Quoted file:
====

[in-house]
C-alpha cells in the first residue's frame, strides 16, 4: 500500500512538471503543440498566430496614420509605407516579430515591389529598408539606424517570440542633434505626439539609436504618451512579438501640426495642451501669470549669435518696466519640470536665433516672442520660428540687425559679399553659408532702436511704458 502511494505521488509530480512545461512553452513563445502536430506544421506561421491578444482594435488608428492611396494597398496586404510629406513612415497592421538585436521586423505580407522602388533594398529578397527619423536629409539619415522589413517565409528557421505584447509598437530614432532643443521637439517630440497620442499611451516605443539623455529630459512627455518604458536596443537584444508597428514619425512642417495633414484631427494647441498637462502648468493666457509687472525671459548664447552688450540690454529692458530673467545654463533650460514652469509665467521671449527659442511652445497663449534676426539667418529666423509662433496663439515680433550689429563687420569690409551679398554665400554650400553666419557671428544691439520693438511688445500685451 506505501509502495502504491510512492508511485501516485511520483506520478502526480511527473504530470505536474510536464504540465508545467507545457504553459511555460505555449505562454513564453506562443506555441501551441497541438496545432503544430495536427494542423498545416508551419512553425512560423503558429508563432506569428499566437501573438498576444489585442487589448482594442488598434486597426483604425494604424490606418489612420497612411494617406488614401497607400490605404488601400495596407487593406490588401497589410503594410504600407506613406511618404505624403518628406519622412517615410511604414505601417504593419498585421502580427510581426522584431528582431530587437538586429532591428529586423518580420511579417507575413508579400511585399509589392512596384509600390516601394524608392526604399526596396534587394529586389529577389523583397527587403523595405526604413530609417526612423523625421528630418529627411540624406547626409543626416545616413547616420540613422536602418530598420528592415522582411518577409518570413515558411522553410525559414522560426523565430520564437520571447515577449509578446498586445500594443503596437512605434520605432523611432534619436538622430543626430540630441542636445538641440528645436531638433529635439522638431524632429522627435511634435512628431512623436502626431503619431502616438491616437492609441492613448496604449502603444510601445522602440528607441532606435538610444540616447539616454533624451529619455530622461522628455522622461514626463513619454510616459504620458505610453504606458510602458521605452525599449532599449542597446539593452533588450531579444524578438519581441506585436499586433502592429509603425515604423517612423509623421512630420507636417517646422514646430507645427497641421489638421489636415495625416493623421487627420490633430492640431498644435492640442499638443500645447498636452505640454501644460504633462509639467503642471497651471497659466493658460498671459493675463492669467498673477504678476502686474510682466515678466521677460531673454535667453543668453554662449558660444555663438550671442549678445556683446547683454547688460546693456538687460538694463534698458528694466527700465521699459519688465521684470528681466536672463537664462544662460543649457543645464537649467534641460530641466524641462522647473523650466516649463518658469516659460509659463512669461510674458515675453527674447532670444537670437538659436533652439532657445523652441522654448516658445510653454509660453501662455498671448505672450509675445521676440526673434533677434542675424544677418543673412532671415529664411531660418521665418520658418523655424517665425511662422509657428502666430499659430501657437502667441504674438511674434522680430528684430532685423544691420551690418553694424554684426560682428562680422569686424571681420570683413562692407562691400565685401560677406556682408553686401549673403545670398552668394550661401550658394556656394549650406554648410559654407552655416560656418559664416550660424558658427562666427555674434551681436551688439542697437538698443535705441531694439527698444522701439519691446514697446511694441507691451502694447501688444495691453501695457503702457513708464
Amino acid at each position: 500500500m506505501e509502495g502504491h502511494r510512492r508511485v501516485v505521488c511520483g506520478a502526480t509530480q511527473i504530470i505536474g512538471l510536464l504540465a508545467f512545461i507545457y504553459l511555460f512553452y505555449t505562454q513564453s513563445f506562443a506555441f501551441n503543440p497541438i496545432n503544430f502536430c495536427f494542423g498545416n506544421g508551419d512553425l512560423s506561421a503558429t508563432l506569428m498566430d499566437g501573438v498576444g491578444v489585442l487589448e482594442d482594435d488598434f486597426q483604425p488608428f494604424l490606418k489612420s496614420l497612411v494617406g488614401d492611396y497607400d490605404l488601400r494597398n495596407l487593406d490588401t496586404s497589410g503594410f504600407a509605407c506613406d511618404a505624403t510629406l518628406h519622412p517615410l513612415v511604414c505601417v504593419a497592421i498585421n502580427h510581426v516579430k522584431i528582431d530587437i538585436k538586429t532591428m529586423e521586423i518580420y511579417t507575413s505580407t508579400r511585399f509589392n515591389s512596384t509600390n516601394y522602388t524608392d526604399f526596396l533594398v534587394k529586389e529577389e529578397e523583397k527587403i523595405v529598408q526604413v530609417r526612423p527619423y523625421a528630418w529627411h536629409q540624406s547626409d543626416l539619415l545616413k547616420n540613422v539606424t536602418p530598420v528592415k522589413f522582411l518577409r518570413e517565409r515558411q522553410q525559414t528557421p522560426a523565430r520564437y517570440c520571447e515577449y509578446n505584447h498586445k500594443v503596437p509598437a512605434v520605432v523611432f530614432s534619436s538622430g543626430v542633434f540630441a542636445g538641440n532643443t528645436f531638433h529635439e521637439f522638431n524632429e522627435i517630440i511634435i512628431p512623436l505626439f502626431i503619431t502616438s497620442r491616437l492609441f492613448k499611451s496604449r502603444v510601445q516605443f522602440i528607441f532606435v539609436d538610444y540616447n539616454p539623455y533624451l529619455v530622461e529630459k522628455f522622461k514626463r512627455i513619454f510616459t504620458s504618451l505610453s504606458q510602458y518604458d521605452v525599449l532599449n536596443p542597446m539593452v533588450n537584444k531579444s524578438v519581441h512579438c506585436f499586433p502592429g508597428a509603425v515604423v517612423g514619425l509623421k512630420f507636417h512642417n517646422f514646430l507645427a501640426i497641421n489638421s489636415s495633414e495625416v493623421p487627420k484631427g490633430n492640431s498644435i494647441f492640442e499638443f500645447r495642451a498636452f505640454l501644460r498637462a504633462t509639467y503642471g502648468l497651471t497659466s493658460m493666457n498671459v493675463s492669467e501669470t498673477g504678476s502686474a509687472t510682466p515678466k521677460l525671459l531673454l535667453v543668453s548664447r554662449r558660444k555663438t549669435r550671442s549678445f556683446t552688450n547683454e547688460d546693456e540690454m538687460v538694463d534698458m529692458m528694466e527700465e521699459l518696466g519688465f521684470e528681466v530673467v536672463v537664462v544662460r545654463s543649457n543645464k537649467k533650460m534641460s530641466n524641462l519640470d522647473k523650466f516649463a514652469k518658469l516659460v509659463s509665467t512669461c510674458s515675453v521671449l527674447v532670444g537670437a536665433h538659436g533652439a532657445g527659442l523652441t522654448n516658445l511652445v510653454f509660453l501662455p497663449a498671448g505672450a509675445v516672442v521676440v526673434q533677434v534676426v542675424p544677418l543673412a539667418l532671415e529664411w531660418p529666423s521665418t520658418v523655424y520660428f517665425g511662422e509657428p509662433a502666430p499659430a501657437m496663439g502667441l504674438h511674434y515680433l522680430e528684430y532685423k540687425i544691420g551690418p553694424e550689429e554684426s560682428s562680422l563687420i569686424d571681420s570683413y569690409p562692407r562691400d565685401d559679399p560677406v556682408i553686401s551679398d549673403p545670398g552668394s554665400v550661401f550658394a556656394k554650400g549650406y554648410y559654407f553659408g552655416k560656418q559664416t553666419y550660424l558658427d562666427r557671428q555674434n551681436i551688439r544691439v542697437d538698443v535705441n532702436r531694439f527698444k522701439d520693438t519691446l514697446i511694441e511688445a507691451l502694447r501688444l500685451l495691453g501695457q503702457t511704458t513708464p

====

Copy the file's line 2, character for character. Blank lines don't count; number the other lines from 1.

C-alpha cells in the first residue's frame, strides 16, 4: 500500500512538471503543440498566430496614420509605407516579430515591389529598408539606424517570440542633434505626439539609436504618451512579438501640426495642451501669470549669435518696466519640470536665433516672442520660428540687425559679399553659408532702436511704458 502511494505521488509530480512545461512553452513563445502536430506544421506561421491578444482594435488608428492611396494597398496586404510629406513612415497592421538585436521586423505580407522602388533594398529578397527619423536629409539619415522589413517565409528557421505584447509598437530614432532643443521637439517630440497620442499611451516605443539623455529630459512627455518604458536596443537584444508597428514619425512642417495633414484631427494647441498637462502648468493666457509687472525671459548664447552688450540690454529692458530673467545654463533650460514652469509665467521671449527659442511652445497663449534676426539667418529666423509662433496663439515680433550689429563687420569690409551679398554665400554650400553666419557671428544691439520693438511688445500685451 506505501509502495502504491510512492508511485501516485511520483506520478502526480511527473504530470505536474510536464504540465508545467507545457504553459511555460505555449505562454513564453506562443506555441501551441497541438496545432503544430495536427494542423498545416508551419512553425512560423503558429508563432506569428499566437501573438498576444489585442487589448482594442488598434486597426483604425494604424490606418489612420497612411494617406488614401497607400490605404488601400495596407487593406490588401497589410503594410504600407506613406511618404505624403518628406519622412517615410511604414505601417504593419498585421502580427510581426522584431528582431530587437538586429532591428529586423518580420511579417507575413508579400511585399509589392512596384509600390516601394524608392526604399526596396534587394529586389529577389523583397527587403523595405526604413530609417526612423523625421528630418529627411540624406547626409543626416545616413547616420540613422536602418530598420528592415522582411518577409518570413515558411522553410525559414522560426523565430520564437520571447515577449509578446498586445500594443503596437512605434520605432523611432534619436538622430543626430540630441542636445538641440528645436531638433529635439522638431524632429522627435511634435512628431512623436502626431503619431502616438491616437492609441492613448496604449502603444510601445522602440528607441532606435538610444540616447539616454533624451529619455530622461522628455522622461514626463513619454510616459504620458505610453504606458510602458521605452525599449532599449542597446539593452533588450531579444524578438519581441506585436499586433502592429509603425515604423517612423509623421512630420507636417517646422514646430507645427497641421489638421489636415495625416493623421487627420490633430492640431498644435492640442499638443500645447498636452505640454501644460504633462509639467503642471497651471497659466493658460498671459493675463492669467498673477504678476502686474510682466515678466521677460531673454535667453543668453554662449558660444555663438550671442549678445556683446547683454547688460546693456538687460538694463534698458528694466527700465521699459519688465521684470528681466536672463537664462544662460543649457543645464537649467534641460530641466524641462522647473523650466516649463518658469516659460509659463512669461510674458515675453527674447532670444537670437538659436533652439532657445523652441522654448516658445510653454509660453501662455498671448505672450509675445521676440526673434533677434542675424544677418543673412532671415529664411531660418521665418520658418523655424517665425511662422509657428502666430499659430501657437502667441504674438511674434522680430528684430532685423544691420551690418553694424554684426560682428562680422569686424571681420570683413562692407562691400565685401560677406556682408553686401549673403545670398552668394550661401550658394556656394549650406554648410559654407552655416560656418559664416550660424558658427562666427555674434551681436551688439542697437538698443535705441531694439527698444522701439519691446514697446511694441507691451502694447501688444495691453501695457503702457513708464